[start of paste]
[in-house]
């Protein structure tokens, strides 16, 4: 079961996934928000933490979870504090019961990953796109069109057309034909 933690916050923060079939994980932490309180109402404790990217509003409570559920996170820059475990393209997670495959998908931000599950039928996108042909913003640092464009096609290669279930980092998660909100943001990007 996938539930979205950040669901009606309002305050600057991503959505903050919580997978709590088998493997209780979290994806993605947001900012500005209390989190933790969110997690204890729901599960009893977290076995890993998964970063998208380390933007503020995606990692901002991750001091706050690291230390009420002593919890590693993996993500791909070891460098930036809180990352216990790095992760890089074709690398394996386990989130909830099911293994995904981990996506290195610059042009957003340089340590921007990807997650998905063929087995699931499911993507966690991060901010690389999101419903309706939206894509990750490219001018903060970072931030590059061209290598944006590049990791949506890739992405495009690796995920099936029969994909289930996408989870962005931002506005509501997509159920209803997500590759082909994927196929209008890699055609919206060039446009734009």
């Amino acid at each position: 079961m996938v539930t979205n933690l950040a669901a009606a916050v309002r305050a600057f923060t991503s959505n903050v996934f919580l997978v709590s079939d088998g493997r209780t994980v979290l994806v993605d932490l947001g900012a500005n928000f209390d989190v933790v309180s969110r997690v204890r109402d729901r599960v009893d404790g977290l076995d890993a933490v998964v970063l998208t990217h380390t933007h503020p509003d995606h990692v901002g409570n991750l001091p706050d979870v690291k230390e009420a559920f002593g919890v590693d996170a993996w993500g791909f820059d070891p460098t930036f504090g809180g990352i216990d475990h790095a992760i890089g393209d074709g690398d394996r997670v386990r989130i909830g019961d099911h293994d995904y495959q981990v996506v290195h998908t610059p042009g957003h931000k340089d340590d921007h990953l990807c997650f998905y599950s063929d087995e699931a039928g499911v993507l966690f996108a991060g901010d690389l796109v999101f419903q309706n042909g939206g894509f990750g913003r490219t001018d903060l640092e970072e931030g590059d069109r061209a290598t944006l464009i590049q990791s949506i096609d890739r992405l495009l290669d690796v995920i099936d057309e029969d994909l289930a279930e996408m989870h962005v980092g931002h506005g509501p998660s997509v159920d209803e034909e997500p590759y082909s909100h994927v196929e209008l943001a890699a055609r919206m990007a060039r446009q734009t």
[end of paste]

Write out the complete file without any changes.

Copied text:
[in-house]
């Protein structure tokens, strides 16, 4: 079961996934928000933490979870504090019961990953796109069109057309034909 933690916050923060079939994980932490309180109402404790990217509003409570559920996170820059475990393209997670495959998908931000599950039928996108042909913003640092464009096609290669279930980092998660909100943001990007 996938539930979205950040669901009606309002305050600057991503959505903050919580997978709590088998493997209780979290994806993605947001900012500005209390989190933790969110997690204890729901599960009893977290076995890993998964970063998208380390933007503020995606990692901002991750001091706050690291230390009420002593919890590693993996993500791909070891460098930036809180990352216990790095992760890089074709690398394996386990989130909830099911293994995904981990996506290195610059042009957003340089340590921007990807997650998905063929087995699931499911993507966690991060901010690389999101419903309706939206894509990750490219001018903060970072931030590059061209290598944006590049990791949506890739992405495009690796995920099936029969994909289930996408989870962005931002506005509501997509159920209803997500590759082909994927196929209008890699055609919206060039446009734009």
């Amino acid at each position: 079961m996938v539930t979205n933690l950040a669901a009606a916050v309002r305050a600057f923060t991503s959505n903050v996934f919580l997978v709590s079939d088998g493997r209780t994980v979290l994806v993605d932490l947001g900012a500005n928000f209390d989190v933790v309180s969110r997690v204890r109402d729901r599960v009893d404790g977290l076995d890993a933490v998964v970063l998208t990217h380390t933007h503020p509003d995606h990692v901002g409570n991750l001091p706050d979870v690291k230390e009420a559920f002593g919890v590693d996170a993996w993500g791909f820059d070891p460098t930036f504090g809180g990352i216990d475990h790095a992760i890089g393209d074709g690398d394996r997670v386990r989130i909830g019961d099911h293994d995904y495959q981990v996506v290195h998908t610059p042009g957003h931000k340089d340590d921007h990953l990807c997650f998905y599950s063929d087995e699931a039928g499911v993507l966690f996108a991060g901010d690389l796109v999101f419903q309706n042909g939206g894509f990750g913003r490219t001018d903060l640092e970072e931030g590059d069109r061209a290598t944006l464009i590049q990791s949506i096609d890739r992405l495009l290669d690796v995920i099936d057309e029969d994909l289930a279930e996408m989870h962005v980092g931002h506005g509501p998660s997509v159920d209803e034909e997500p590759y082909s909100h994927v196929e209008l943001a890699a055609r919206m990007a060039r446009q734009t």